Their commitment to propane extends further west, with six Ford E-150 vans on order for Seattle, eight for L.A., and 10 for San Diego. According to ThyssenKrupp's director of fleets, Mr. Armstrong, Phoenix-area service vehicles average 25,000 miles each year. This means that for each vehicle purchased, ThyssenKrupp Elevator is reducing its carbon footprint by 12,237 pounds of carbon dioxide each year, for a total of more than 67 tons annually across 11 vehicles already in use.
Just recently, the City of Prince George unanimously approved a city green fleet strategic plan, which includes a pilot project to convert five city vehicles to propane as part of the 2012 action plan. The project will be examined with the possibility of expanding it into 2013.
Finally, Canada Post currently has 100 medium-duty parcel delivery propane vehicles, and an additional 200 vehicles will be converted this year. They also have 10 mail delivery light vans and 20 patrol cars, used by postal inspectors, operating on propane today. Canada Post also has one operational propane refuelling station in Ottawa and plans to construct two additional stations this year.
We believe that there exist tremendous opportunities for many fleets to adopt the use of propane, which would not only help them combat climate change but would also reduce their operating expenses. This is why we are asking this committee to recommend to the Minister of Natural Resources that propane be included as part of the natural gas deployment road map, which has as its purpose to identify the optimal use of natural gas in Canada's transportation sector.
In 2010, under the ecoTechnology for Vehicles program, Transport Canada and Roush collaborated to test a propane-fuelled Ford E-150 van. The test results support the industry position that propane is a clean, affordable, efficient, and sustainable option when considering alternative transportation fuels. In this specific case, the medium-duty propane vehicle tested had carbon dioxide emission reductions of 11% compared to conventional fuel, based on combined city/highway emission results.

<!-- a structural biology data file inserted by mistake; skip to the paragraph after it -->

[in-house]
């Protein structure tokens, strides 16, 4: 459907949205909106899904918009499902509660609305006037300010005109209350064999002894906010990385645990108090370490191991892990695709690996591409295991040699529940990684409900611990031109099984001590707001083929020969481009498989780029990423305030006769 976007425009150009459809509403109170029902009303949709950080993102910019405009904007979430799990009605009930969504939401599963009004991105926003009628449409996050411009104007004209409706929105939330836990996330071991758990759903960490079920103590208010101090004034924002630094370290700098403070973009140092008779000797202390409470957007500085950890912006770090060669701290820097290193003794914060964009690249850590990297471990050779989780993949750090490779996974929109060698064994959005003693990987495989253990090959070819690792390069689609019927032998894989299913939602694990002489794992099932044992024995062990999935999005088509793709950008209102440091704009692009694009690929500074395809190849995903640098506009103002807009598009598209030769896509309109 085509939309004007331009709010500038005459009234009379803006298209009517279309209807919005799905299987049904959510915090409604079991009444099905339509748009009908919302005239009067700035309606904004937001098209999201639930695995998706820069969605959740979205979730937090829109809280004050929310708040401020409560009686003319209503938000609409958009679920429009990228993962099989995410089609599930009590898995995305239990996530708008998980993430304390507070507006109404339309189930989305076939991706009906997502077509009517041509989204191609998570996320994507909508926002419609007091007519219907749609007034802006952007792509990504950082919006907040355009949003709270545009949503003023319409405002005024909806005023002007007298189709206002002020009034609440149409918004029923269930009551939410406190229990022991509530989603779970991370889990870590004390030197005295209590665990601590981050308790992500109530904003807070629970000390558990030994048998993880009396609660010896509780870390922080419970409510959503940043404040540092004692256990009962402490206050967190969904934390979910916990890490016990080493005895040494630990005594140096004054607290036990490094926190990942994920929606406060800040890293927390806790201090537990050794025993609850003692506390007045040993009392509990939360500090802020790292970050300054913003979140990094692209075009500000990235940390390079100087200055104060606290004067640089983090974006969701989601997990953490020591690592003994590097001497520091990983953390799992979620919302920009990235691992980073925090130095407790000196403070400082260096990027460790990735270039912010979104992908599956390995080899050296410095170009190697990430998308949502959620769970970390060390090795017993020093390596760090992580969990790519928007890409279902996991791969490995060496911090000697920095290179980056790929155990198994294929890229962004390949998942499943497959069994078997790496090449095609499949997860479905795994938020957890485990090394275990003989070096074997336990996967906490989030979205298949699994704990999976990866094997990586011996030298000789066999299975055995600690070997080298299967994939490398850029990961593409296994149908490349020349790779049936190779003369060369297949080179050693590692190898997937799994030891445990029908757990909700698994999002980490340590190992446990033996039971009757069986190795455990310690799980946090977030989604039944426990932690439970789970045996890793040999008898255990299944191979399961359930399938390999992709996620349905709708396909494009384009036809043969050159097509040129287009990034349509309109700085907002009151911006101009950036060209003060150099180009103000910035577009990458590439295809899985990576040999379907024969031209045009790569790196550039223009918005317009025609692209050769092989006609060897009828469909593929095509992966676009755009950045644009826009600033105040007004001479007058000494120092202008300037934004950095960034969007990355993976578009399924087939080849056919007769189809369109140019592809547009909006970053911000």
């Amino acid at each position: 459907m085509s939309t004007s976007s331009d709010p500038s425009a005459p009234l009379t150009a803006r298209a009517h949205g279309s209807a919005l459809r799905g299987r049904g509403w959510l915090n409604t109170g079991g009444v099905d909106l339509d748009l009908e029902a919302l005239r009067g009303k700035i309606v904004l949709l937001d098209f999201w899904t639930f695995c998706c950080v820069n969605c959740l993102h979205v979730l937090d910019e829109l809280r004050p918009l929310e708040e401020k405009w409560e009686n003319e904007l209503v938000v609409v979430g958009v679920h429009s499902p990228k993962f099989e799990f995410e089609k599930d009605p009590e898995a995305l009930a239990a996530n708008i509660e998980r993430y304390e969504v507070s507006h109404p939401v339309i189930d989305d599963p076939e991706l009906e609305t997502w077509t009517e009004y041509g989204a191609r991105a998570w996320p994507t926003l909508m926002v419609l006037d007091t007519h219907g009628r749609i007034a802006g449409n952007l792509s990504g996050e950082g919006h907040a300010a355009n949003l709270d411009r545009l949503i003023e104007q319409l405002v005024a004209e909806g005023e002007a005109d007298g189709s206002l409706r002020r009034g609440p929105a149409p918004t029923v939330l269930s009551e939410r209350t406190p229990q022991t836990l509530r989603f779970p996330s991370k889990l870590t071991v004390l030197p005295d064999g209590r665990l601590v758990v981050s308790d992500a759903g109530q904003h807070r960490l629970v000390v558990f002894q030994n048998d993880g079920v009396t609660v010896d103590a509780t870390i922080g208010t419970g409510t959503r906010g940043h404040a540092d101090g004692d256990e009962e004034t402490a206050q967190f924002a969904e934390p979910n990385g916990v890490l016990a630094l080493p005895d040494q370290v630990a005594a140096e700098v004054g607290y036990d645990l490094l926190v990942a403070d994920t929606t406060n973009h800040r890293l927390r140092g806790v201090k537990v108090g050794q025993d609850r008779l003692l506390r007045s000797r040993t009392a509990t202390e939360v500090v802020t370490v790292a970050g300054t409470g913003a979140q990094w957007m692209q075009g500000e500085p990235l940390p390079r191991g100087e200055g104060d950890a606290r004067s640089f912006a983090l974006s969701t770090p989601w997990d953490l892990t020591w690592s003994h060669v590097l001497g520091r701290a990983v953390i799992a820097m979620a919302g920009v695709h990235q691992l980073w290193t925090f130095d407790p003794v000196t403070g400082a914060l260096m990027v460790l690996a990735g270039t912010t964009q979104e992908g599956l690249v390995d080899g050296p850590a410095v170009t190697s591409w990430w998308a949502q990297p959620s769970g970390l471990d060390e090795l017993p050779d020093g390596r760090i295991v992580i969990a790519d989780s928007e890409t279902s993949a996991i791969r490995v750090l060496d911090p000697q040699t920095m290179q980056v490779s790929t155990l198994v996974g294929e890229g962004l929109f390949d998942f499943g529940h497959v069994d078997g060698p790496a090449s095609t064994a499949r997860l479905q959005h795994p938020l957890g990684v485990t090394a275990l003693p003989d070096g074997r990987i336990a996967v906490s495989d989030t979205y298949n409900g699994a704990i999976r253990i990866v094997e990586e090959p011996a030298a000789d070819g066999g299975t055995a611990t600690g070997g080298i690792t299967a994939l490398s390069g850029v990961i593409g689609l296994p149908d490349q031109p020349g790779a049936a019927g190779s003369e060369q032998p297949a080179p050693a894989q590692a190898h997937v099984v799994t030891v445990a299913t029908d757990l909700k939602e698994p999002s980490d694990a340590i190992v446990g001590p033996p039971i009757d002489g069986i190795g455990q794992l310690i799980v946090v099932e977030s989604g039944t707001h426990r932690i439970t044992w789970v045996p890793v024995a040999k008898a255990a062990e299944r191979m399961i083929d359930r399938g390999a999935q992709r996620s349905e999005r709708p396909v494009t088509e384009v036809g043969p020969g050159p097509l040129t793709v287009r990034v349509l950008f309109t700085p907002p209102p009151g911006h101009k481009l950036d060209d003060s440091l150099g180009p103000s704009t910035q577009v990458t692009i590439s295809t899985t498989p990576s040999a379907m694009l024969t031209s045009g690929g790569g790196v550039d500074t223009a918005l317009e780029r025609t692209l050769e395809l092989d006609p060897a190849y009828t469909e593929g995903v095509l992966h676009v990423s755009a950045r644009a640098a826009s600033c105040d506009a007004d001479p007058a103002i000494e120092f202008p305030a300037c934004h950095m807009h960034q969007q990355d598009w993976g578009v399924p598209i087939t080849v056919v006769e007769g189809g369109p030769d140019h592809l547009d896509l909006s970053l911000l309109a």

Canada's federal government currently faces a number of challenges that should favour their adoption of alternative fuels such as propane.
These challenges include the federal government emission reduction target of 17% from 2005 levels by 2020. The use of propane-powered vehicles on their own can achieve a reduction of up to 26%.
Next, budgetary pressures could be reduced through the application of energy alternatives that yield significant operating cost reductions. Over the last decade, on average, propane has been sold at 36% less than gasoline.
I should also add that the public is looking for the federal government to lead by example with initiatives that both address budgetary concerns and improve environmental performance. With a fleet over 32,000 vehicles, the federal government has a unique opportunity to save money and reduce its environmental impact by using propane in its fleets.
The federal Alternative Fuels Act is aimed at achieving these very goals by directing the federal government to buy alternative-fuels vehicles or to convert existing ones to operate on alternative fuels such as propane, natural gas, and ethanol. The purpose of the legislation, which took effect in 1997, is to accelerate the use of alternative fuels in motor vehicles in order to reduce the emissions of carbon dioxide and other greenhouse gases.
However, for fiscal year 2009-10, the last year for which we could find data, the Treasury Board Secretariat reported that only approximately 10% of federal vehicles were powered by alternative fuels, and only two vehicles were powered by propane.
One of the reasons stated for this is a lack of availability. We differ. Not only are there over 2,000 refuelling stations across Canada, but fleets can also be easily fuelled at fleet headquarters through a tank card-lock system, just as both Canada Post and UPS do.
we have said that propane is readily accessible and available, and that is the case. Our country currently produces considerably more propane than it uses and we know that we have an ample supply to meet the needs of the future.
We also told you that the price of propane is affordable. The vehicle fleets of companies such as UPS and Airways Transit have proven over and over again the economic benefits of propane.
Propane is also a multi-purpose product. Whether it is used in agricultural applications, as vehicle fuel or as a means of heating our homes, or for many other uses, you can count on propane.
In conclusion, we hope this committee recommends to Minister Oliver that propane be included in any transportation road map and that the federal government lead by example by converting more of their fleet vehicles to propane.
Mr. Chairman, thank you for the opportunity.